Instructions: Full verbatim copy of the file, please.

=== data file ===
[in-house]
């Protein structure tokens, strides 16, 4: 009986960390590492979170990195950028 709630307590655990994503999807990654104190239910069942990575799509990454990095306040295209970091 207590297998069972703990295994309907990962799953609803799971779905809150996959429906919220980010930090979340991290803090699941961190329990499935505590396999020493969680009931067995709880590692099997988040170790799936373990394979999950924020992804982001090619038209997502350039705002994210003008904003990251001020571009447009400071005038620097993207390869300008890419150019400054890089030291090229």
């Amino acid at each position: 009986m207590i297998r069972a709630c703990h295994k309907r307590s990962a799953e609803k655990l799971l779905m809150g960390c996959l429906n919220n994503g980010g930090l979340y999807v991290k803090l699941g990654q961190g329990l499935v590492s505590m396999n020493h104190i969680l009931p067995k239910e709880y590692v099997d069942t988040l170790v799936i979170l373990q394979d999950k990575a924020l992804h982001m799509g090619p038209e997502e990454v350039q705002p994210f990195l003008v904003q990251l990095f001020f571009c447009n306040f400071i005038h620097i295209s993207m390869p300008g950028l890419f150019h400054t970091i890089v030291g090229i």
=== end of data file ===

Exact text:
[in-house]
């Protein structure tokens, strides 16, 4: 009986960390590492979170990195950028 709630307590655990994503999807990654104190239910069942990575799509990454990095306040295209970091 207590297998069972703990295994309907990962799953609803799971779905809150996959429906919220980010930090979340991290803090699941961190329990499935505590396999020493969680009931067995709880590692099997988040170790799936373990394979999950924020992804982001090619038209997502350039705002994210003008904003990251001020571009447009400071005038620097993207390869300008890419150019400054890089030291090229």
């Amino acid at each position: 009986m207590i297998r069972a709630c703990h295994k309907r307590s990962a799953e609803k655990l799971l779905m809150g960390c996959l429906n919220n994503g980010g930090l979340y999807v991290k803090l699941g990654q961190g329990l499935v590492s505590m396999n020493h104190i969680l009931p067995k239910e709880y590692v099997d069942t988040l170790v799936i979170l373990q394979d999950k990575a924020l992804h982001m799509g090619p038209e997502e990454v350039q705002p994210f990195l003008v904003q990251l990095f001020f571009c447009n306040f400071i005038h620097i295209s993207m390869p300008g950028l890419f150019h400054t970091i890089v030291g090229i």